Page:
What is a blind flange?
A blind flange is a solid flange as shown below. The purpose of these is to block off a section of pipe or a nozzle on a vessel that is not used. (A nozzle is typically a pipe coming out of a vessel and is usually flanged so it can be connected to valves or piping). Many times a nozzle will be blanked off with a blind flange for pressure tests in a plant, or simply because the customer does not need all the nozzles that were supplied on the tank.
The best practice is to use a standard gasket for these blinds. Blind flanges, just like standard pipe flanges, can be raised face (RF) or flat faced (FF). If the flange is RF we would recommend a standard ring gasket that is appropriate for the service and/or test. If it is FF we would TYPICALLY use a full face gasket, because the most common reason the flange is FF is that it is not designed to handle the bending forces that result when using a ring gasket or a RF flange against the FF flange. Again, we treat a blind flange just like any other pipe flange.
A common request for gaskets with a blind flange is for a gasket with no ID; a gasket with a solid center. The customer might ask for these solid gaskets with bolt holes or without. If the blind flange is a standard ASME flange, the OD of the gasket will be the same as the OD of the standard ring or standard full face gasket. Many times, the customer expects that the solid gasket will protect the blind flange from the fluid in the system. They might be trying to save money by using a carbon steel (CS) blind in chemicals that require a more expensive metal, so they want the gasket to keep the fluids away from the low cost blind flange.
This practice of using a solid ID is NOT RECOMMENDED, however, for several reasons.
- The first is that the gasket will probably not completely stop the fluids from reaching the blind flange. Keep in mind that we do not publish zero leakage for test results such as the ASTM F37B Sealability; there is some small amount of permeation that occurs when gaskets are at low compressive loads, like they are in the ASTM F37B test, but especially when the center of the disc is under NO compressive load.
- Another issue is that the solid center of the gasket will be uncompressed and probably will be affected by the fluids. Fiber gaskets, such as Style 3000, etc, will often be damaged in the uncompressed area, even in fluids that are compatible with the gasket, including water. Fiber gaskets are simply not meant to be immersed in fluids with no compression. That means that the gasket may contaminate the process fluids when the uncompressed area swells or breaks apart.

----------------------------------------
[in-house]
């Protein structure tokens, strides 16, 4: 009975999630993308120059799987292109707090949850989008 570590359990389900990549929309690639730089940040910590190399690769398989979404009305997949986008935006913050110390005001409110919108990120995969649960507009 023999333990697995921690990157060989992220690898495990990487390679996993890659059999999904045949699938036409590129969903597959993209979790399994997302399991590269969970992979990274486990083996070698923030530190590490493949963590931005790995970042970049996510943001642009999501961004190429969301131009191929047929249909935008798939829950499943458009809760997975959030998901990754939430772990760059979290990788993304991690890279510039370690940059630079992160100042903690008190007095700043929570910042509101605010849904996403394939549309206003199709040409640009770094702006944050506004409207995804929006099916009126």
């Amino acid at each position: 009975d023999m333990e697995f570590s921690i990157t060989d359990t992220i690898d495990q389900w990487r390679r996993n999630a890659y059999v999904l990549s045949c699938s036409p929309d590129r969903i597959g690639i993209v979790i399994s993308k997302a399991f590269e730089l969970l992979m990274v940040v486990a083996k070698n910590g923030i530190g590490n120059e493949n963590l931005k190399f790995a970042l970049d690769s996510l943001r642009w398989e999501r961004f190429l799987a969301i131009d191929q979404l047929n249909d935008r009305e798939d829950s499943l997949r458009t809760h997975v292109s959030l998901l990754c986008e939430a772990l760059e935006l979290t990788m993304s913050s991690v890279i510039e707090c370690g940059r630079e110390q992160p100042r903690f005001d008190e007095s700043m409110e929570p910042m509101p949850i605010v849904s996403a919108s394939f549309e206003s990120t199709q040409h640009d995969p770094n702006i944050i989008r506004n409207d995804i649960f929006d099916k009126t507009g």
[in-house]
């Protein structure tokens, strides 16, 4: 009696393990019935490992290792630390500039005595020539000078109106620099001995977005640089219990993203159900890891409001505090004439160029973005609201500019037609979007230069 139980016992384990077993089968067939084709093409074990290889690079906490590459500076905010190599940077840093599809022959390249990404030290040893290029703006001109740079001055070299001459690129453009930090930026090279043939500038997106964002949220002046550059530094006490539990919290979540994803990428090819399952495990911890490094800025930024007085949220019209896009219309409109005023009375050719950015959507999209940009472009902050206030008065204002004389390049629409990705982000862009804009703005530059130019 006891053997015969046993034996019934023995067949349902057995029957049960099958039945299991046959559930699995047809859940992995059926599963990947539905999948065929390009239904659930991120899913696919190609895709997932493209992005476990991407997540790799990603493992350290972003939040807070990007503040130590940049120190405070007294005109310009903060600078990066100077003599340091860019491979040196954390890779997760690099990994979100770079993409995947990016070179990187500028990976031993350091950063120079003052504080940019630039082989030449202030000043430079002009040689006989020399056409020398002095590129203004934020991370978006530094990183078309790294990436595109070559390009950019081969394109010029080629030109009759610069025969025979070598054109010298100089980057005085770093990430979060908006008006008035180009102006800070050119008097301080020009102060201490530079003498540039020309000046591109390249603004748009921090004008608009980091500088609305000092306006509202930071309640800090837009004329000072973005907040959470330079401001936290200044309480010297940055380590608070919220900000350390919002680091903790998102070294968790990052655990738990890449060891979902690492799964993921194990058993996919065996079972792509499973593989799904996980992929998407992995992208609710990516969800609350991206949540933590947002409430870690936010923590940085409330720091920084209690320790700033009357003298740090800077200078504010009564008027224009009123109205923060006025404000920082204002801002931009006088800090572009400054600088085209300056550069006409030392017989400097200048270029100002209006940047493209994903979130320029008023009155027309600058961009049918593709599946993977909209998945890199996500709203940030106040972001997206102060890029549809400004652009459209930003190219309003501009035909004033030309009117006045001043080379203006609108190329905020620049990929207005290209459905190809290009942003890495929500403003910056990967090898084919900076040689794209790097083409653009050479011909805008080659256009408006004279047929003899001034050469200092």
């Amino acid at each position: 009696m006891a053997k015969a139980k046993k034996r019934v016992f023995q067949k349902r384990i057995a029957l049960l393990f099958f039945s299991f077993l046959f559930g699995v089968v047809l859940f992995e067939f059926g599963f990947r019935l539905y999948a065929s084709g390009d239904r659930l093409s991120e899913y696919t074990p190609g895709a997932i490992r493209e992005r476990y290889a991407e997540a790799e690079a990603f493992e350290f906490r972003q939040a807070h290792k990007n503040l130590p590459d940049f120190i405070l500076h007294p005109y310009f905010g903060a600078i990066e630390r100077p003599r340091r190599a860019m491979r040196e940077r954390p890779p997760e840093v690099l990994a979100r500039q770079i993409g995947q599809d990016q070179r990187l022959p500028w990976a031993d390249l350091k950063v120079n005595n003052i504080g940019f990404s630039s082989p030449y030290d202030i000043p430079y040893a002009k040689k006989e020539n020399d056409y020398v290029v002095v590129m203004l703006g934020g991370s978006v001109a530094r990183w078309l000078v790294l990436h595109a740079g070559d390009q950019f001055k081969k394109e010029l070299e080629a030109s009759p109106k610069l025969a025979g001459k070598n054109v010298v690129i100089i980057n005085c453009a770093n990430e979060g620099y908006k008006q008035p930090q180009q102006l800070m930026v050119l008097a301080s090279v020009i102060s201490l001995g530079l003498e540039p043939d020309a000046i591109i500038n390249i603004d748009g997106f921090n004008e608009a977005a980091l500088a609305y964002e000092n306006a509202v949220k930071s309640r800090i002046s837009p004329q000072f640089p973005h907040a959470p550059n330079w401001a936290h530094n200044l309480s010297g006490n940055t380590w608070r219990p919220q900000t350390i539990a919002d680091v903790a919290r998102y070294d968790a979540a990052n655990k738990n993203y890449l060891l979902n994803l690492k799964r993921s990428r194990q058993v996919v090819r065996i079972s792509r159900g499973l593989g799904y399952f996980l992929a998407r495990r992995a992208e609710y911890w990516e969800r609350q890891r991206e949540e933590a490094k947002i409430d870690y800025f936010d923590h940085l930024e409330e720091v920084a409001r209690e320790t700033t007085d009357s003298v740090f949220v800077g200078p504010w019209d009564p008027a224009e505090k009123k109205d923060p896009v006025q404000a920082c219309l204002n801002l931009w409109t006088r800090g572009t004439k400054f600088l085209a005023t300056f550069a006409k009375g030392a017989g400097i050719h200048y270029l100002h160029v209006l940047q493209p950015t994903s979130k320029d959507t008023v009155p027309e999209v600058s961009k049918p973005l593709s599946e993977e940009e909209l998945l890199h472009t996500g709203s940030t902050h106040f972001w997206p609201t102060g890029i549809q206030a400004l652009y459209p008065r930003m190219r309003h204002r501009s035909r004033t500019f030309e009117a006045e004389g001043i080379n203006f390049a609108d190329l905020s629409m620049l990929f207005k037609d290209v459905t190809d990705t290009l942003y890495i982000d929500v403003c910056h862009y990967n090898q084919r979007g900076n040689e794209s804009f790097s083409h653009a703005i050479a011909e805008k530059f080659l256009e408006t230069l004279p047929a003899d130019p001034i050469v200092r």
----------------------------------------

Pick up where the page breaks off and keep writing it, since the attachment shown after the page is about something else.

- There is also a VERY IMPORTANT SAFETY ISSUE: Because the center, uncompressed portion of the gasket might be permeable over time, fluids and even fluid pressure can build up between the solid gasket disc and the blind flange. This is because the pressure will try to equalize on both sides of the solid gasket disc. This will even happen with a GYLON gasket, despite the very tight sealing properties of the GYLON gaskets. Remember the center is not under compressive loads. When the space behind the disc becomes filled with fluid, this fluid is under pressure. If the system is shut down and brought back to zero pressure, the fluid that is trapped cannot escape back through the solid disc fast enough. So when the bolts are loosened to remove the blind flange, liquids or gases can spray out of the connection. If this fluid is dangerous, toxic, or flammable, the mechanic can be in danger.
For these reasons, GARLOCK recommends that gaskets for blind flanges be cut as standard rings or full face gaskets, and not with a solid center.
Spectacle Blinds are another somewhat uncommon but important application for gaskets. A picture of a spectacle blind is shown below. The name comes from the fact that the assembly looks like eyeglasses, or “spectacles”.
These are normally used in piping systems, usually between two standard flanges, and are designed to block off a section of pipe. However these are used where the customer needs to block this connection off somewhat frequently. They are typically used where there is piping connected to both flanges, where you cannot simply drop a standard blind flange in, because the flanges cannot be pulled apart far enough to drop in the blind flange.
In this case, the open side of the spectacle is used (with a gasket on each side) when the customer wants the piping sections connected and operating normally. Then they will remove bolts, and spin the blind side of the spectacle into the flanged connection, and install 2 new gaskets. The reasons these are built this way is that the spacing between the flanges and the piping is now the same whether the pipe is blanked off or open, because the open ring and solid blind are the same thickness. This is the easiest way to be able to blank off a connection and then open it without the issue of the having different spacing between the flanges.